The author, a professor at the University of Tennessee College of Law, argues that Russian leader Vladimir Putin’s disingenuous attempt to put daylight between past Soviet imperial conduct and his own action should convince no one that the aggression against Ukraine is in any way distinct from the brute force meted out by his Soviet predecessors...
Russian President Vladimir Putin offered the international community fresh confirmation of his malevolent intentions earlier this month. This time, it came in the form of a dubious disavowal of Soviet imperialism. Attending the Eastern Economic Forum, an international gathering hosted by Russia to curry global investment, Putin was asked whether Russia had acted as a colonial power by invading Hungary in 1956 and Czechoslovakia in 1968. In response, Putin claimed “this part of the Soviet Union’s policy was a mistake and did nothing but escalate tensions. A country’s foreign policy must not directly contradict the interests of other nations. That is all there is to it.”
Putin’s ostensible repudiation of Soviet aggression belies a deeper and deliberate connection he has patiently nurtured with Russia’s checkered Communist and imperial past. Most notable in this regard, in 2020, Putin ushered in significant amendments to Russia’s constitution, including the foreign policy obligation to ensure peaceful coexistence and noninterference. This new provision entrenched the same international legal doctrines previously championed by the Soviet Union to justify military interventions intended to demolish the sovereignty of neighboring states. Two years after heralding these constitutional reforms, Putin wielded them—like the Soviets before him—to validate his own armed aggression against Ukraine.
Putin’s resolve to constitutionalize Soviet international legal theory previously described as “depreciat[ing] the existing process of international norm-formation…to enlarge the role…reserved for the Soviet Union in those processes” is no coincidence. Translated into practice, Soviet peaceful coexistence and its distorted vision of noninterference furnished the USSR with international legal cover for an unfettered right “to invade any ‘socialist’ country whenever the rulers in Moscow decide[d] that capitalism threaten[ed] to replace socialism.” Part of this asserted right to protect the global spread of socialism simultaneously operated to preclude any international intercession critical of such “protective” actions. Thus, following the USSR’s 1956 intervention in Hungary, Soviet diplomats were quick to invoke peaceful coexistence and noninterference to reject any United Nations Security Council (UNSC) intrusion premised on its UN Charter mandate to maintain international peace and security. At the same time, the Soviets argued their armed aggression did not flout international law because the Hungarian Government was compelled to “liquidat[e] the counter-revolutionary uprising.”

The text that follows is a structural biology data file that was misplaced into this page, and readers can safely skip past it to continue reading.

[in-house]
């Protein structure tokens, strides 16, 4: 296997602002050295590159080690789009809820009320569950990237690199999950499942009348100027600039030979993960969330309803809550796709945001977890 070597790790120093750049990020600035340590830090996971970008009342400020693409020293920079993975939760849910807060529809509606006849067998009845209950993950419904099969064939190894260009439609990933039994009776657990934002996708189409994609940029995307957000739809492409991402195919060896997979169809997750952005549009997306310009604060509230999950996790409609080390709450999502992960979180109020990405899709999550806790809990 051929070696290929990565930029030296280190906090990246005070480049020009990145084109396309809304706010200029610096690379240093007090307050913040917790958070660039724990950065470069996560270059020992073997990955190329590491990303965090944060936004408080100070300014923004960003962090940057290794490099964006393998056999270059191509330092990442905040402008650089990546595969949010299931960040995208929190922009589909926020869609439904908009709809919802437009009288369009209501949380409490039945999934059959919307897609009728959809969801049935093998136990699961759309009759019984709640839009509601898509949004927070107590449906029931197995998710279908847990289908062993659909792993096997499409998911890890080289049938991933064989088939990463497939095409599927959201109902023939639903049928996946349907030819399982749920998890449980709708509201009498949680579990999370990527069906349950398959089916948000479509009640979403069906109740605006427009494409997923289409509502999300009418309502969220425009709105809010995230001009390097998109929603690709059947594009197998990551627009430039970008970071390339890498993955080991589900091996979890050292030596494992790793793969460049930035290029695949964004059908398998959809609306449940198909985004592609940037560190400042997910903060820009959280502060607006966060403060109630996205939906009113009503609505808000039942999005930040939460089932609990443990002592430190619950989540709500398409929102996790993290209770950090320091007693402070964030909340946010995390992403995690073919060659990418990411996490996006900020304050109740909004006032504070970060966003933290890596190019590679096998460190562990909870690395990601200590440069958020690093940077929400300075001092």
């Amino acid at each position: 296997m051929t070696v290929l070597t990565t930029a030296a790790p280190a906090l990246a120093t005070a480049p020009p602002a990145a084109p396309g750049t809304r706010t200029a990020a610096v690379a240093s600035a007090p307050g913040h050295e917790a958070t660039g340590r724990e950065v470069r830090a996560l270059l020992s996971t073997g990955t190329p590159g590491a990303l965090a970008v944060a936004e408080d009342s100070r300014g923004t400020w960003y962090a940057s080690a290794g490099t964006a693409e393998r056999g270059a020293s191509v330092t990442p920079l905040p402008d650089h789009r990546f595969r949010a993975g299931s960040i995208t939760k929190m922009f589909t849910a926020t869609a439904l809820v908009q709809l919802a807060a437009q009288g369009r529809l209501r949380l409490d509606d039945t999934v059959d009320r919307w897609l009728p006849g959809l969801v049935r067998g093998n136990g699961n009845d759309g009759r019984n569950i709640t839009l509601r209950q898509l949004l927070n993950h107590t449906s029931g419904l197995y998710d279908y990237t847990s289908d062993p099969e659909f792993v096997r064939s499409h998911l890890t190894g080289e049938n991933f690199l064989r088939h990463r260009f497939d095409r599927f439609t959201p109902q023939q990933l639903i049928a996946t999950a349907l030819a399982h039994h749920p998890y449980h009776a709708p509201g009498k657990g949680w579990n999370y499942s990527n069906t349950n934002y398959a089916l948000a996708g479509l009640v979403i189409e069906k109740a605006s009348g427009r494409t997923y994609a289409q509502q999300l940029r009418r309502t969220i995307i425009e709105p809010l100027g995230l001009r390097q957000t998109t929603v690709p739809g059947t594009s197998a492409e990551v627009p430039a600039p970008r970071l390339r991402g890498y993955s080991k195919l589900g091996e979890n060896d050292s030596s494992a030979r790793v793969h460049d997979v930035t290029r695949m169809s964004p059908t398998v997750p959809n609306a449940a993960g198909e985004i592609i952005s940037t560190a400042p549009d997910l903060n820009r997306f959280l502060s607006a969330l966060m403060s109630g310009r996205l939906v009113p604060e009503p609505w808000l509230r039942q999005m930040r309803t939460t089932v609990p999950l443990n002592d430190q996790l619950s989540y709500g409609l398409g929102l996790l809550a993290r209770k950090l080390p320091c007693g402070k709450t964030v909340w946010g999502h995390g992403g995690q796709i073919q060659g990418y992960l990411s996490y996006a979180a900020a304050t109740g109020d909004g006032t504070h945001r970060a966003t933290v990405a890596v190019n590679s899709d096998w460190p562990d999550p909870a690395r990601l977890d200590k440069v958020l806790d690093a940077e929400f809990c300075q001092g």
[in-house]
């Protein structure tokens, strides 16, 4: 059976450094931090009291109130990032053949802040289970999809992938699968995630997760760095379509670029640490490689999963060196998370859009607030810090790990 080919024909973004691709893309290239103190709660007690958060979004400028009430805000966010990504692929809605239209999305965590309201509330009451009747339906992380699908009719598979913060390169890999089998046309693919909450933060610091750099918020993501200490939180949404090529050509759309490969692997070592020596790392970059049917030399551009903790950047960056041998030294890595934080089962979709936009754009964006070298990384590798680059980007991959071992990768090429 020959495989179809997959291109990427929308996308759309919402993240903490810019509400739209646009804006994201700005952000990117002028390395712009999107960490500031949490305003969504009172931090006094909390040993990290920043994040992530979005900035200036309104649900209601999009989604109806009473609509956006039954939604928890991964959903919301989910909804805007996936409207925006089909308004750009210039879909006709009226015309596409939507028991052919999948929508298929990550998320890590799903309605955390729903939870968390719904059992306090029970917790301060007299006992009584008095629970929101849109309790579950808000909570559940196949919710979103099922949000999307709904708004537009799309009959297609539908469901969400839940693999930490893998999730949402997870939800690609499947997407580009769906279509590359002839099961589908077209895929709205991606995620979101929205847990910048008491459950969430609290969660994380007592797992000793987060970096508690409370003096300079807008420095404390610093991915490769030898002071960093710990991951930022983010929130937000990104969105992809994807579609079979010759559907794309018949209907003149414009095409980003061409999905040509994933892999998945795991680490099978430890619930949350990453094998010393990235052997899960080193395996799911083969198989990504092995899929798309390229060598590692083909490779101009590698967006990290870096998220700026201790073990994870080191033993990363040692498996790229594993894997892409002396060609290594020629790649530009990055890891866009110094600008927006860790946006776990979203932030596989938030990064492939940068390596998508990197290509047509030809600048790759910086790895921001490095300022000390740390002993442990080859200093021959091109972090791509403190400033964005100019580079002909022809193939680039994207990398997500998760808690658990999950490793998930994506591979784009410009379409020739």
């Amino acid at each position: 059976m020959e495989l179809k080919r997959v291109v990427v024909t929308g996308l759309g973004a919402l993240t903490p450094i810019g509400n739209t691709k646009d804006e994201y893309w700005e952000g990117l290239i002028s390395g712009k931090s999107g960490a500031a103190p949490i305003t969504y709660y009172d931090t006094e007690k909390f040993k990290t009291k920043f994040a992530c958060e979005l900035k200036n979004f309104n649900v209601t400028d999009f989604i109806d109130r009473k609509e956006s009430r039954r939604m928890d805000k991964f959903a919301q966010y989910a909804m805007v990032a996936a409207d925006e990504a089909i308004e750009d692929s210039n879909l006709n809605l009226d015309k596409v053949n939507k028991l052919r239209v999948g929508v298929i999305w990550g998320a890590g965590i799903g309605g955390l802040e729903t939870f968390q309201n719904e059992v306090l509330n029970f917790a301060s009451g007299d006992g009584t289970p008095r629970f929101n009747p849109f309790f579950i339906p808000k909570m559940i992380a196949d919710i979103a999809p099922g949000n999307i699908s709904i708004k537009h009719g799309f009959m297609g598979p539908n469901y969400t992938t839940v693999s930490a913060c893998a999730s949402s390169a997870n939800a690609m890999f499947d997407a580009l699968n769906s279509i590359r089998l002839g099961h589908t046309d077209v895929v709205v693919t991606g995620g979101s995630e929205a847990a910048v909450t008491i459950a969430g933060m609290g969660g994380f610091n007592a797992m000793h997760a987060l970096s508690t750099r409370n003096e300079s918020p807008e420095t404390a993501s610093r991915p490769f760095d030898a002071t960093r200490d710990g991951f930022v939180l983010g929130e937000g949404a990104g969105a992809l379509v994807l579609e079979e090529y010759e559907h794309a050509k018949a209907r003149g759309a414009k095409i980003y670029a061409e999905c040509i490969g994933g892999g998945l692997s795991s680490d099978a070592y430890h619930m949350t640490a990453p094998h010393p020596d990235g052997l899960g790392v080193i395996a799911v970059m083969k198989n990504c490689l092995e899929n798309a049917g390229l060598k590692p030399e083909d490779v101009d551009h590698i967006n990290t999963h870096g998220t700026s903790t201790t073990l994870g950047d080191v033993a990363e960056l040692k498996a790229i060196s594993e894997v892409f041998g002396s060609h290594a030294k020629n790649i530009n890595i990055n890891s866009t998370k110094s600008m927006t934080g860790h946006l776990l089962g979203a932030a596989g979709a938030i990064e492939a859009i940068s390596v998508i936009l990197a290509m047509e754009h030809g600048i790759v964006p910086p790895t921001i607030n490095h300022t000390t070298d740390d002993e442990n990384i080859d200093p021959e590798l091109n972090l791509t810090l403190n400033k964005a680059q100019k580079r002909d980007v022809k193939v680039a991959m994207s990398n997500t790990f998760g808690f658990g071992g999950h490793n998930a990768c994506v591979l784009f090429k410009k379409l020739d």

Likewise in 1968, the USSR again spurned UNSC consideration of Soviet military intervention, this time in Czechoslovakia. On one hand, the Soviets rejected any UN ability to scrutinize Czechoslovakia’s “purely internal affair[s]” as “fictitious” and “groundless.” On the other, they predictably reserved the USSR’s own right of intervention premised on the obligation of “fraternal socialist countries [to] render assistance to the Czechoslovak people in its struggle against . . . the imperialist Powers’ attempts to turn that country from the socialist path.”
Contemporary Russia has plainly shed the socialist ideology attached to peaceful coexistence. However, Putin has jealously preserved the doctrine’s underlying asserted ability to meddle in neighboring states. Instead of invoking noble proletariat socialist interests against ruthless capitalism, Putin’s own thin ideological veneer seeks to empower a “Russian World” and Russian civilization as against the threats of “Nazification” and toxic westernization. As construed, this ostensibly defensive project is premised on a renewed emphasis on Russia’s millennial history, steeped in a primeval mission of imperialism and Orthodox values, which entitles Russia to reclaim not only its regional dominion in the post-Soviet space, but also its status as a great power on the global stage.